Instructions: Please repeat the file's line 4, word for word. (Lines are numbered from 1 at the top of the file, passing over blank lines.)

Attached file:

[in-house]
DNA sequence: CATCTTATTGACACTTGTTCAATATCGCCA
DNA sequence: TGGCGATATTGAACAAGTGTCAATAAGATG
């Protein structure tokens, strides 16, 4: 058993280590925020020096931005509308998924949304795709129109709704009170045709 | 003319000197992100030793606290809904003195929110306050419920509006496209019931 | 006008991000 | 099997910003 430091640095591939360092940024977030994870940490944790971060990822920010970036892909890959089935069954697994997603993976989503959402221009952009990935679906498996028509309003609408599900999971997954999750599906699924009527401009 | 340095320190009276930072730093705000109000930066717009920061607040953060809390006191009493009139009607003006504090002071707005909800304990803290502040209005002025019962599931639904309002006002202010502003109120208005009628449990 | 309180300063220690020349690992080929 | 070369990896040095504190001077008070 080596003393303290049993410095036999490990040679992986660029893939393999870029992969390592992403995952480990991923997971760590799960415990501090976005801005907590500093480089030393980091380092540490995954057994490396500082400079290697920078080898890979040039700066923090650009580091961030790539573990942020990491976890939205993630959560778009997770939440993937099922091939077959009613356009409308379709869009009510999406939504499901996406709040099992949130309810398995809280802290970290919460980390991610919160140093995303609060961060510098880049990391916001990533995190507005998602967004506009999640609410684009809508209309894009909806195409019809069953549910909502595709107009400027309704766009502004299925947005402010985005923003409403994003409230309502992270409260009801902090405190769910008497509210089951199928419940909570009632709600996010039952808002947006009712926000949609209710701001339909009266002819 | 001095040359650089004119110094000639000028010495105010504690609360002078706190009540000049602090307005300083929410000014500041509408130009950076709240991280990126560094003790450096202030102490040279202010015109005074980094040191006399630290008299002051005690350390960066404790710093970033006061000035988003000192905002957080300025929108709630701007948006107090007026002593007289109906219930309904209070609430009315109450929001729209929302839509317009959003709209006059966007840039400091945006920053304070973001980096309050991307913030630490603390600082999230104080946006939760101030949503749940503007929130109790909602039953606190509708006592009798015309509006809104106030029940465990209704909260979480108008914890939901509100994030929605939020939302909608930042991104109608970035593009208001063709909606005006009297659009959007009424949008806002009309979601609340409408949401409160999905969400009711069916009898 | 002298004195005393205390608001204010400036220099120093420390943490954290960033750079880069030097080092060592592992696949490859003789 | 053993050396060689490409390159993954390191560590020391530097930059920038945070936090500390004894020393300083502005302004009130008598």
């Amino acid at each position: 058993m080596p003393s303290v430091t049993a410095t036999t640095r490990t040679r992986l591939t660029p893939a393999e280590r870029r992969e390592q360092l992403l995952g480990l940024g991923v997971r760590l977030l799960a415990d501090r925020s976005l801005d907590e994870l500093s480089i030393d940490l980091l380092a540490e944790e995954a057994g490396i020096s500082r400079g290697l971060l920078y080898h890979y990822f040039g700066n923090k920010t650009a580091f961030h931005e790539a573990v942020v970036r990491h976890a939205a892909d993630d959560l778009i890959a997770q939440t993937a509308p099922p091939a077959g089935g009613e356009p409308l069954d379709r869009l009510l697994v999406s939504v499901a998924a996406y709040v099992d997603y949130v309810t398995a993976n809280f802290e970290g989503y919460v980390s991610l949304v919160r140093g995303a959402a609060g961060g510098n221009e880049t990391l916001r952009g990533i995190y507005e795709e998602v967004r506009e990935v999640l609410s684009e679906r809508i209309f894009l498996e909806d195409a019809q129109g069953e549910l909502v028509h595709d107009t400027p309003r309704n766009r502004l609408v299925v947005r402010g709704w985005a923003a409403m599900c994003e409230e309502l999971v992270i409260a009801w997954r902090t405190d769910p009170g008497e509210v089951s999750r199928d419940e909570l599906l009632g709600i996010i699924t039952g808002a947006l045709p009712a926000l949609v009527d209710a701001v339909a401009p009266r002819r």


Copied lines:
């Protein structure tokens, strides 16, 4: 058993280590925020020096931005509308998924949304795709129109709704009170045709 | 003319000197992100030793606290809904003195929110306050419920509006496209019931 | 006008991000 | 099997910003 430091640095591939360092940024977030994870940490944790971060990822920010970036892909890959089935069954697994997603993976989503959402221009952009990935679906498996028509309003609408599900999971997954999750599906699924009527401009 | 340095320190009276930072730093705000109000930066717009920061607040953060809390006191009493009139009607003006504090002071707005909800304990803290502040209005002025019962599931639904309002006002202010502003109120208005009628449990 | 309180300063220690020349690992080929 | 070369990896040095504190001077008070 080596003393303290049993410095036999490990040679992986660029893939393999870029992969390592992403995952480990991923997971760590799960415990501090976005801005907590500093480089030393980091380092540490995954057994490396500082400079290697920078080898890979040039700066923090650009580091961030790539573990942020990491976890939205993630959560778009997770939440993937099922091939077959009613356009409308379709869009009510999406939504499901996406709040099992949130309810398995809280802290970290919460980390991610919160140093995303609060961060510098880049990391916001990533995190507005998602967004506009999640609410684009809508209309894009909806195409019809069953549910909502595709107009400027309704766009502004299925947005402010985005923003409403994003409230309502992270409260009801902090405190769910008497509210089951199928419940909570009632709600996010039952808002947006009712926000949609209710701001339909009266002819 | 001095040359650089004119110094000639000028010495105010504690609360002078706190009540000049602090307005300083929410000014500041509408130009950076709240991280990126560094003790450096202030102490040279202010015109005074980094040191006399630290008299002051005690350390960066404790710093970033006061000035988003000192905002957080300025929108709630701007948006107090007026002593007289109906219930309904209070609430009315109450929001729209929302839509317009959003709209006059966007840039400091945006920053304070973001980096309050991307913030630490603390600082999230104080946006939760101030949503749940503007929130109790909602039953606190509708006592009798015309509006809104106030029940465990209704909260979480108008914890939901509100994030929605939020939302909608930042991104109608970035593009208001063709909606005006009297659009959007009424949008806002009309979601609340409408949401409160999905969400009711069916009898 | 002298004195005393205390608001204010400036220099120093420390943490954290960033750079880069030097080092060592592992696949490859003789 | 053993050396060689490409390159993954390191560590020391530097930059920038945070936090500390004894020393300083502005302004009130008598």